Many food markets, cool cafes, and new restaurants are located here. On top of that, the festivals celebrated here, and the music gives a lively and refreshing feeling.

The striking architecture in Trondheim

  • Nidaros Cathedral (medieval cathedral and palace museum)
  • Old town bridge (bridge with red portals)
  • Kristiansten Fortress (historic fortress with museum and tours)
  • Stiftsgården (18th-century wooden royal residence)
  • Nidelva (river and kayaking)

Stavanger Region

houses on the seaside

Stavanger, Norway’s fourth-largest city, is the country’s oil capital on the southwest coast. It is presently one of the most expensive areas to live and visit because of the thriving industry.

Even though the city and its suburbs continue to develop, Stavanger has been an important center since Viking times.

The city’s beautiful shoreline is home to many wooden structures and museums covering everything from art and archaeology to the city’s naval past.

Stavanger has lately been a popular stop for cruise ships. Its taverns and eateries are filled with tourists during the summer.

The surrounding landscape is also worth seeing, with excellent hiking, climbing, and surfing options on nearby beaches and mountains.

Eastern Norway: Spectacular Mountains and Valleys

opera house

Eastern Norway’s lush woodlands, deep valleys, and massive mountain plateaus offer excellent starting points for various natural experiences.

Family holidays in Valdres, Hallingdal, Lillehammer, and the Gudbrandsdalen valley are popular, with activities ranging from amusement parks to charming farms and superb hiking routes.

The same is true for Telemark, where you may cruise the canal while viewing one of the most stunning views in Eastern Norway from Mount Gaustatoppen.

Geilo, Trysil, and Hemsedal are some of Norway’s prominent ski resorts. And, after the snow melts, they all offer all-year excitement as they morph into world-class riding locations.

Hiking, cycling, rafting, and climbing are among the many outdoor activities in the national parks of Dovrefjell, Jotunheimen, and Rondane.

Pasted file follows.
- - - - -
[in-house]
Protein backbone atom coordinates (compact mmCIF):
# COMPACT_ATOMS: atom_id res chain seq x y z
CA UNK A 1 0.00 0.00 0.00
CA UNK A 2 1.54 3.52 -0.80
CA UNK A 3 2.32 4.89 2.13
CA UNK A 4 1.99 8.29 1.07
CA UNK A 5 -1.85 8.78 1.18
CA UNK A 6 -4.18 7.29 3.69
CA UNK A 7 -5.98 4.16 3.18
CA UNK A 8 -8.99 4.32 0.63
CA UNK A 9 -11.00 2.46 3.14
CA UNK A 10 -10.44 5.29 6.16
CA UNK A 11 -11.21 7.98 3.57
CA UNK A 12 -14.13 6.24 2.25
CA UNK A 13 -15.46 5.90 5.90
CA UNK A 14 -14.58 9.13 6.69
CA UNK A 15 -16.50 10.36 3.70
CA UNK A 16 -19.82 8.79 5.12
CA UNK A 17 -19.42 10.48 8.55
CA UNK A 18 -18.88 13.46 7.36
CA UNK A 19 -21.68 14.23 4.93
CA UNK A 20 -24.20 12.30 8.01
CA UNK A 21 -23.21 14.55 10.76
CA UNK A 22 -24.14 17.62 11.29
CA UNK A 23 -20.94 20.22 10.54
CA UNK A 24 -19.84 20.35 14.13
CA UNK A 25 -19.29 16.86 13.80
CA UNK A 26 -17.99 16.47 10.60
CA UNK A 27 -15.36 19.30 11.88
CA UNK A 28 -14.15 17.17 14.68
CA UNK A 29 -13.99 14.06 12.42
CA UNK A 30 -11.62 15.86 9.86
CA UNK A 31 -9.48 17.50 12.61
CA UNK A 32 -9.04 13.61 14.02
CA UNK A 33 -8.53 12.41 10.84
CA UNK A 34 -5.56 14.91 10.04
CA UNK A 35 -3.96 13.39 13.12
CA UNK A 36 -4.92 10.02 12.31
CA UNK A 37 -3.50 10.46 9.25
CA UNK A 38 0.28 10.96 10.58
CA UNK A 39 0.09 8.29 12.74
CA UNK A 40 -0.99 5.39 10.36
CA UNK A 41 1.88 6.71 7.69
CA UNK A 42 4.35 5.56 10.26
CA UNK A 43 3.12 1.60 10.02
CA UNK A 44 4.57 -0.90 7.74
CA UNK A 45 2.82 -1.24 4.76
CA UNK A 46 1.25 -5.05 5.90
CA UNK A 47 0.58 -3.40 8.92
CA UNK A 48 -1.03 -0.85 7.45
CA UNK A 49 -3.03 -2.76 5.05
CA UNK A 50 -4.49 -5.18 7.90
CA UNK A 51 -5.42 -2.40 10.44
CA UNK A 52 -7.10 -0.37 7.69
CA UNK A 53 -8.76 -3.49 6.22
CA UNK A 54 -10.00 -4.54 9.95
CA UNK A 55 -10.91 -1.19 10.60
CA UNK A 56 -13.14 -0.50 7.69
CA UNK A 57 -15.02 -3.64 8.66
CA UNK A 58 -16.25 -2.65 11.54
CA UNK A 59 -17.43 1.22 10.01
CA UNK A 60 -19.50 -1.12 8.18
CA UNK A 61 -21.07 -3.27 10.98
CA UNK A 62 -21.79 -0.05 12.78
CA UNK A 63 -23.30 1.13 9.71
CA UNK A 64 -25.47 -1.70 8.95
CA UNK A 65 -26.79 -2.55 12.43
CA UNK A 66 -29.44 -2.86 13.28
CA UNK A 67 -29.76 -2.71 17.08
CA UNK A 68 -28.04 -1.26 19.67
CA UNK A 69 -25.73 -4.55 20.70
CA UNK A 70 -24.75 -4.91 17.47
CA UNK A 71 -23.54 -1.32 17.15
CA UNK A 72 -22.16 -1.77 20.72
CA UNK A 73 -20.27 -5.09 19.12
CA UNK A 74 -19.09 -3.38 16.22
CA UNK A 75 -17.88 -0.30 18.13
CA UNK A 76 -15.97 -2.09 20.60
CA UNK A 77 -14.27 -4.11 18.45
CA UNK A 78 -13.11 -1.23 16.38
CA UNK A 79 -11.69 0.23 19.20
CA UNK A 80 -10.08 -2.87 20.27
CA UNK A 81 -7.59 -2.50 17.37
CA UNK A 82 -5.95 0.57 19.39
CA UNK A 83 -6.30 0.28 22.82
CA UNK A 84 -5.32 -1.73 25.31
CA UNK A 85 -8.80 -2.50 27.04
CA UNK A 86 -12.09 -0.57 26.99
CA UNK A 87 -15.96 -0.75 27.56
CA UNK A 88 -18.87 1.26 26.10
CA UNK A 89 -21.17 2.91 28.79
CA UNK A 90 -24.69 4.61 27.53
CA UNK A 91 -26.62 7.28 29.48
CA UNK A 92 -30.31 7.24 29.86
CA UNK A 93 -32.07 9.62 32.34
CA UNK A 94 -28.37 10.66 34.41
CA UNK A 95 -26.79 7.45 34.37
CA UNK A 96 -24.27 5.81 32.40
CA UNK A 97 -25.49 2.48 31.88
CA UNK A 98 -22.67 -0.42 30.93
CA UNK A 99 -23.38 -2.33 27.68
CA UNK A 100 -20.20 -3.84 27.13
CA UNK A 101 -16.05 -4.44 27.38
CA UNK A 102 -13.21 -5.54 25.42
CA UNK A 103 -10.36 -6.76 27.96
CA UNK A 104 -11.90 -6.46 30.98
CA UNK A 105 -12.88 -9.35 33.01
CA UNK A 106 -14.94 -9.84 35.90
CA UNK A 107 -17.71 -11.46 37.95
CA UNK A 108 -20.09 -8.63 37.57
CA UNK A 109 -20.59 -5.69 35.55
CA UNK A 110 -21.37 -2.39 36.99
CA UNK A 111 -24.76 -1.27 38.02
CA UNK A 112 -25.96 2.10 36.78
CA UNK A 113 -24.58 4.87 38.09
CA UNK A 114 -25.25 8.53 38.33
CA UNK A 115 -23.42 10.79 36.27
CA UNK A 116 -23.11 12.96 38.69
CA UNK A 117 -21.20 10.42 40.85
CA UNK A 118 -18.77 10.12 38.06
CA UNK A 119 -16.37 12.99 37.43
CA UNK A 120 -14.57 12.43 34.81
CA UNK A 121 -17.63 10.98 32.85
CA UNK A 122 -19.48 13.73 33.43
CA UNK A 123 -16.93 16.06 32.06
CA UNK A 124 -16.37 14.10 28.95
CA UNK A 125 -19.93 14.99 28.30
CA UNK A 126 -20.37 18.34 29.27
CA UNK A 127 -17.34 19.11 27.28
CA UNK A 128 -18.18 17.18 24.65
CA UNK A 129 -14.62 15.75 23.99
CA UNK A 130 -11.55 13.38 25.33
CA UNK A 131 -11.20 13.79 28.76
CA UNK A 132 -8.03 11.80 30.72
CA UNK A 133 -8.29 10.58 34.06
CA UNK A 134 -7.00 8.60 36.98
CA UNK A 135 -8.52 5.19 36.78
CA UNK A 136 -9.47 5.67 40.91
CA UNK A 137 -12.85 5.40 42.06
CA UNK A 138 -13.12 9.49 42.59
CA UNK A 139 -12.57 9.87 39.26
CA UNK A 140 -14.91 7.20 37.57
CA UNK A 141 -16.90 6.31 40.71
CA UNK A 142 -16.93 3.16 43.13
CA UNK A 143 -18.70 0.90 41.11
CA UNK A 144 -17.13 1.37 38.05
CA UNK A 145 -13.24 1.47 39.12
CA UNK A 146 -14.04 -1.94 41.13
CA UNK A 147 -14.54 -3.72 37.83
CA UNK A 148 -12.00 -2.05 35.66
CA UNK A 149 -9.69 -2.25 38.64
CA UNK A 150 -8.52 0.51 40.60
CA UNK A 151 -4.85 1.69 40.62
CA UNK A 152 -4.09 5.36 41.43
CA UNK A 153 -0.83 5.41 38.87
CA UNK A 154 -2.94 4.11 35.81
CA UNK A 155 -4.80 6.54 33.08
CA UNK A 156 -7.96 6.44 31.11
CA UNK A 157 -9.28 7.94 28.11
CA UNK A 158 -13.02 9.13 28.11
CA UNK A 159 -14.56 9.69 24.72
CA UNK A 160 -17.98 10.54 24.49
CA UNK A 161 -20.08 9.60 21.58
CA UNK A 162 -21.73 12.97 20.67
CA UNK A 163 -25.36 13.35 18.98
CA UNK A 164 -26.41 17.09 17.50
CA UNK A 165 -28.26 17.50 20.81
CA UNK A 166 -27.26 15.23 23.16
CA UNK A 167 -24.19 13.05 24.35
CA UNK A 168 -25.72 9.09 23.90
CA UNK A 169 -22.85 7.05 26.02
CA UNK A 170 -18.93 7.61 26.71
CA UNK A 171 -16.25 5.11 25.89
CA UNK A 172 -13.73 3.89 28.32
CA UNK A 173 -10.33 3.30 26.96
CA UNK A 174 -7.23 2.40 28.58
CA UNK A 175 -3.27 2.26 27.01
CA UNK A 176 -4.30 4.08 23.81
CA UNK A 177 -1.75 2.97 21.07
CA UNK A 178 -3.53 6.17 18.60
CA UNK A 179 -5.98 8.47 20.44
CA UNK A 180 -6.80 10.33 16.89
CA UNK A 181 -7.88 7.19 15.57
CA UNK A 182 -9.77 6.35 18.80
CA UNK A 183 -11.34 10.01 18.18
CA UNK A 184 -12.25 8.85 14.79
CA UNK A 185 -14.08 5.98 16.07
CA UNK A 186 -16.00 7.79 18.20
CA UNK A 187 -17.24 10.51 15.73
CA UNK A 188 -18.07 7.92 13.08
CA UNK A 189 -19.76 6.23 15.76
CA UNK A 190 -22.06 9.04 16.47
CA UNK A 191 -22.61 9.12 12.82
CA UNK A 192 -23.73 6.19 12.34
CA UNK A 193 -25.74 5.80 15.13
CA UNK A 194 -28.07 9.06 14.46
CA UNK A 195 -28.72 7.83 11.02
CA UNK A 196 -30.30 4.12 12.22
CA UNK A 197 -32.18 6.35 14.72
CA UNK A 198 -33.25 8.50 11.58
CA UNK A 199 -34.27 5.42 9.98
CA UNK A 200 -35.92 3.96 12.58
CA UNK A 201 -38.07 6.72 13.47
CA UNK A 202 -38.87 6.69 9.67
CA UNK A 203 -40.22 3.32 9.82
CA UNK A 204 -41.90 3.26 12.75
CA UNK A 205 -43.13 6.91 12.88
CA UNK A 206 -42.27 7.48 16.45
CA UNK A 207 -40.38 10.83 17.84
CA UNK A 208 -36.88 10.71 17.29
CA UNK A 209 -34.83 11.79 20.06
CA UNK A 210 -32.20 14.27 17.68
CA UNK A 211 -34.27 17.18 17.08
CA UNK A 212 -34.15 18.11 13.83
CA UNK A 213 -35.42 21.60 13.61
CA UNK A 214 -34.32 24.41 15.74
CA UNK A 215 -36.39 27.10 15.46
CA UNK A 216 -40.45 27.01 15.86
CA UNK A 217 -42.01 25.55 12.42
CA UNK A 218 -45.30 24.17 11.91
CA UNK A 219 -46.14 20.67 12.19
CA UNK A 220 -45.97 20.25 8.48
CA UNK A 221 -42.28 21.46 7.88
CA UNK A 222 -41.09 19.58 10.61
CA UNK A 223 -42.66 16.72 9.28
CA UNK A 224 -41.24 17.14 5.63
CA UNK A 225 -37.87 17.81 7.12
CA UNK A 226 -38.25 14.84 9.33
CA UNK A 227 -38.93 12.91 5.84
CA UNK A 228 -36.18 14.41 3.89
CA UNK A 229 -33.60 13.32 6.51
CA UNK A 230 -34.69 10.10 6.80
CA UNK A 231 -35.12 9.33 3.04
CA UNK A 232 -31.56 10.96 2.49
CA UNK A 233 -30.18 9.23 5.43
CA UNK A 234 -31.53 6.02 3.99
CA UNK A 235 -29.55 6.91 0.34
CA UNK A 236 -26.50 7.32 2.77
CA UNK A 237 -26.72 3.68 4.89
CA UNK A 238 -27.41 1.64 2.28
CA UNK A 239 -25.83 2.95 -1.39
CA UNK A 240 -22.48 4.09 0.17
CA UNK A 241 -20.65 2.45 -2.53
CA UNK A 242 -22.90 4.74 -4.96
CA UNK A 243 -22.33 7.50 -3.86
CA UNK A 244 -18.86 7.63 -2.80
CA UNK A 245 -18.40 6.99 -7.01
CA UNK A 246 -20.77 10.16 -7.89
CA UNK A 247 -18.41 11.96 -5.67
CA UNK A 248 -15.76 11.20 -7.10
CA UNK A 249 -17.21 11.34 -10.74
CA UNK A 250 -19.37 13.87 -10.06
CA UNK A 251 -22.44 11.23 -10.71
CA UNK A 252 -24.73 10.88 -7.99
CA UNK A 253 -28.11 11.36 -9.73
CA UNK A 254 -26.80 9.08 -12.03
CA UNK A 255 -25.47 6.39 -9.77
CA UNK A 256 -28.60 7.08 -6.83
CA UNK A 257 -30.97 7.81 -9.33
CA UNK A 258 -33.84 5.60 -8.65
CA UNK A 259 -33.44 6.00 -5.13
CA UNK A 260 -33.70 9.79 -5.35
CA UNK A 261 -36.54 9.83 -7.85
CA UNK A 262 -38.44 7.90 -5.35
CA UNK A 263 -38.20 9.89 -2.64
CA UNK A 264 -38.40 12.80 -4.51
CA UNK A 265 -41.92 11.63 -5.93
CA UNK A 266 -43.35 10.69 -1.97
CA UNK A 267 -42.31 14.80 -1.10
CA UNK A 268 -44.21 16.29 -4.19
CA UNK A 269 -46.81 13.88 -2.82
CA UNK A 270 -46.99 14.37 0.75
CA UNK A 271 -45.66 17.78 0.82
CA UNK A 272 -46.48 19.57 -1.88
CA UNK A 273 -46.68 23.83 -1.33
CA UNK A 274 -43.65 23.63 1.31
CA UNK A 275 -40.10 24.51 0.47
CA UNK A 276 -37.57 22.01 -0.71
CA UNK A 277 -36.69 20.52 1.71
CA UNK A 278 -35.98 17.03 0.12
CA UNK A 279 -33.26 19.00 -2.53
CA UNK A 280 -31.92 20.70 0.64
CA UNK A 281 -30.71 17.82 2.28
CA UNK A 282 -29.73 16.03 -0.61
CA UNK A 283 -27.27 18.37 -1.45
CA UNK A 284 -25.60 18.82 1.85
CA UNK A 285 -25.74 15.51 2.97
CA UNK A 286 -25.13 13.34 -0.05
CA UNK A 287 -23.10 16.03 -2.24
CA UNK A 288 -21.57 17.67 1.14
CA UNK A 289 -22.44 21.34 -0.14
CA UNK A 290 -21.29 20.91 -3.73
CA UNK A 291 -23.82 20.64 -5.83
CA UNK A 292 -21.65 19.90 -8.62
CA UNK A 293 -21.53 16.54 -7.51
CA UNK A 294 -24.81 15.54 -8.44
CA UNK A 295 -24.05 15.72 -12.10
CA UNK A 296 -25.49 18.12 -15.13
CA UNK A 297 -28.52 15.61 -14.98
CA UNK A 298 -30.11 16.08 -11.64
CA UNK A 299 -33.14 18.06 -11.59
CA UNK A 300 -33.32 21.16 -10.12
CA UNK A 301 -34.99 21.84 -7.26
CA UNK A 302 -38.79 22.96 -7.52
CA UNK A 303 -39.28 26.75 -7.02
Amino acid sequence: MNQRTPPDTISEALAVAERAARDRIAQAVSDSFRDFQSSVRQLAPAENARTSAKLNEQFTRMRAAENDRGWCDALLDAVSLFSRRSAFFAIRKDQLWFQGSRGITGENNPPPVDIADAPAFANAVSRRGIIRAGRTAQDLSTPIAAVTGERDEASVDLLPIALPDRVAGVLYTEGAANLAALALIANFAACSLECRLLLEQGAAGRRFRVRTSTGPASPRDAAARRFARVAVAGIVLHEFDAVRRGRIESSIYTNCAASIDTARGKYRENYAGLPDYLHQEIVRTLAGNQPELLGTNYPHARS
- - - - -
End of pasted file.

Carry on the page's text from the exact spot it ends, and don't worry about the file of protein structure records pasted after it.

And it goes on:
Southern Norway and Kristiansand

southern norge

Southern Norway is a summer haven for Norwegians, with gorgeous beaches, hundreds of islands, and more daylight hours per year than the rest of the country.

Stroll through little alleyways between white wooden homes in charming seaside towns like Risør, Arendal, Grimstad, Mandal, and Flekkefjord, or learn about the Setesdal valley, where Norwegian folk traditions originated.

Kristiansand is the most populous city in southern Norway. You may walk around Posebyen’s old town, eat incredible seafood, spend restful days on the city beach, and participate in various fun activities.

The Dyreparken zoo and amusement park is a must-visit with children. 

Lindesnes lighthouse, Norway’s southernmost point, is a short drive from Kristiansand. It is also home to the world’s largest underwater restaurant, Under, with two Michelin stars.

The Atlantic Ocean Road

road on the ocean

Norway has some of the most stunning bridges you’ve ever seen.

When driving along Norway’s coast, you can’t travel more than an hour without stopping to capture another gorgeous bridge.

One of the most famous bridges is the Atlantic Ocean Road.

It bends and turns, linking tiny parcels of land and creating a brief yet exciting road journey that you cannot help but enjoy!

Many consider this one of the most picturesque roads in the world, and it isn’t easy to disagree!


houses on the ocean

Ålesund is a port town on Norway’s west coast, roughly midway between Bergen and Trondheim.

Set among many interconnecting islands, it provides a taste of coastal living. This is the ideal location for a wildlife-viewing trip, especially if you prefer bird-watching.

The town is most famous for its Art Nouveau buildings. Ålesund had to be rebuilt nearly entirely after a fire destroyed much of the city in the early twentieth century.

Wander around the vibrant downtown to glimpse the new style and architecture.

Another incentive to visit Ålesund for a day trip or city break is its proximity to Geirangerfjord. From here, you may explore Norway’s most famous fjord. It’s also a popular stopping point on the Hurtigruten coastal route.

Head to Mount Aksla for panoramic views of the town and its archipelago.